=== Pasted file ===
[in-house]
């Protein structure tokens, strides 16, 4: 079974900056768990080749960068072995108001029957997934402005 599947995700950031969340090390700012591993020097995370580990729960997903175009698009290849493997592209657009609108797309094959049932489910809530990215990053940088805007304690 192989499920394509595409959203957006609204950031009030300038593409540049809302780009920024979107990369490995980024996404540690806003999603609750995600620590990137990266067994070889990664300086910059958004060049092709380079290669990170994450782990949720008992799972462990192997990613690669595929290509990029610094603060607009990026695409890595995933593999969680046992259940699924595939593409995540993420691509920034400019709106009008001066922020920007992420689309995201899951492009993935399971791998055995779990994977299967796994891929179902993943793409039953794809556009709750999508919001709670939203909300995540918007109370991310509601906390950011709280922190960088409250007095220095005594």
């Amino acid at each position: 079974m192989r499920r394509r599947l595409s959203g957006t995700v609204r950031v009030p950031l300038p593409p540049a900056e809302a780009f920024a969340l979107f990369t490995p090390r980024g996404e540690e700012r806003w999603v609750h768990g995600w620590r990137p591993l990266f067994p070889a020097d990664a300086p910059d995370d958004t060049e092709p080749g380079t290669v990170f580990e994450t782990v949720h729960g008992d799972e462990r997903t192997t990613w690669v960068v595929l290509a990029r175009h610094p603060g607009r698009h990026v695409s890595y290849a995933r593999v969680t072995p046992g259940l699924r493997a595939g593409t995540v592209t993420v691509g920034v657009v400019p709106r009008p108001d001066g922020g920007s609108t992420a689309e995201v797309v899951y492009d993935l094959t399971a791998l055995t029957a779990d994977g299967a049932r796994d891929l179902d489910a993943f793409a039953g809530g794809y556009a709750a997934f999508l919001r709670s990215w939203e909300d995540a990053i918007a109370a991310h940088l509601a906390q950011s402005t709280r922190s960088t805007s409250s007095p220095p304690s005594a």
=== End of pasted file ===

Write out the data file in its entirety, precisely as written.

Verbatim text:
[in-house]
């Protein structure tokens, strides 16, 4: 079974900056768990080749960068072995108001029957997934402005 599947995700950031969340090390700012591993020097995370580990729960997903175009698009290849493997592209657009609108797309094959049932489910809530990215990053940088805007304690 192989499920394509595409959203957006609204950031009030300038593409540049809302780009920024979107990369490995980024996404540690806003999603609750995600620590990137990266067994070889990664300086910059958004060049092709380079290669990170994450782990949720008992799972462990192997990613690669595929290509990029610094603060607009990026695409890595995933593999969680046992259940699924595939593409995540993420691509920034400019709106009008001066922020920007992420689309995201899951492009993935399971791998055995779990994977299967796994891929179902993943793409039953794809556009709750999508919001709670939203909300995540918007109370991310509601906390950011709280922190960088409250007095220095005594």
């Amino acid at each position: 079974m192989r499920r394509r599947l595409s959203g957006t995700v609204r950031v009030p950031l300038p593409p540049a900056e809302a780009f920024a969340l979107f990369t490995p090390r980024g996404e540690e700012r806003w999603v609750h768990g995600w620590r990137p591993l990266f067994p070889a020097d990664a300086p910059d995370d958004t060049e092709p080749g380079t290669v990170f580990e994450t782990v949720h729960g008992d799972e462990r997903t192997t990613w690669v960068v595929l290509a990029r175009h610094p603060g607009r698009h990026v695409s890595y290849a995933r593999v969680t072995p046992g259940l699924r493997a595939g593409t995540v592209t993420v691509g920034v657009v400019p709106r009008p108001d001066g922020g920007s609108t992420a689309e995201v797309v899951y492009d993935l094959t399971a791998l055995t029957a779990d994977g299967a049932r796994d891929l179902d489910a993943f793409a039953g809530g794809y556009a709750a997934f999508l919001r709670s990215w939203e909300d995540a990053i918007a109370a991310h940088l509601a906390q950011s402005t709280r922190s960088t805007s409250s007095p220095p304690s005594a």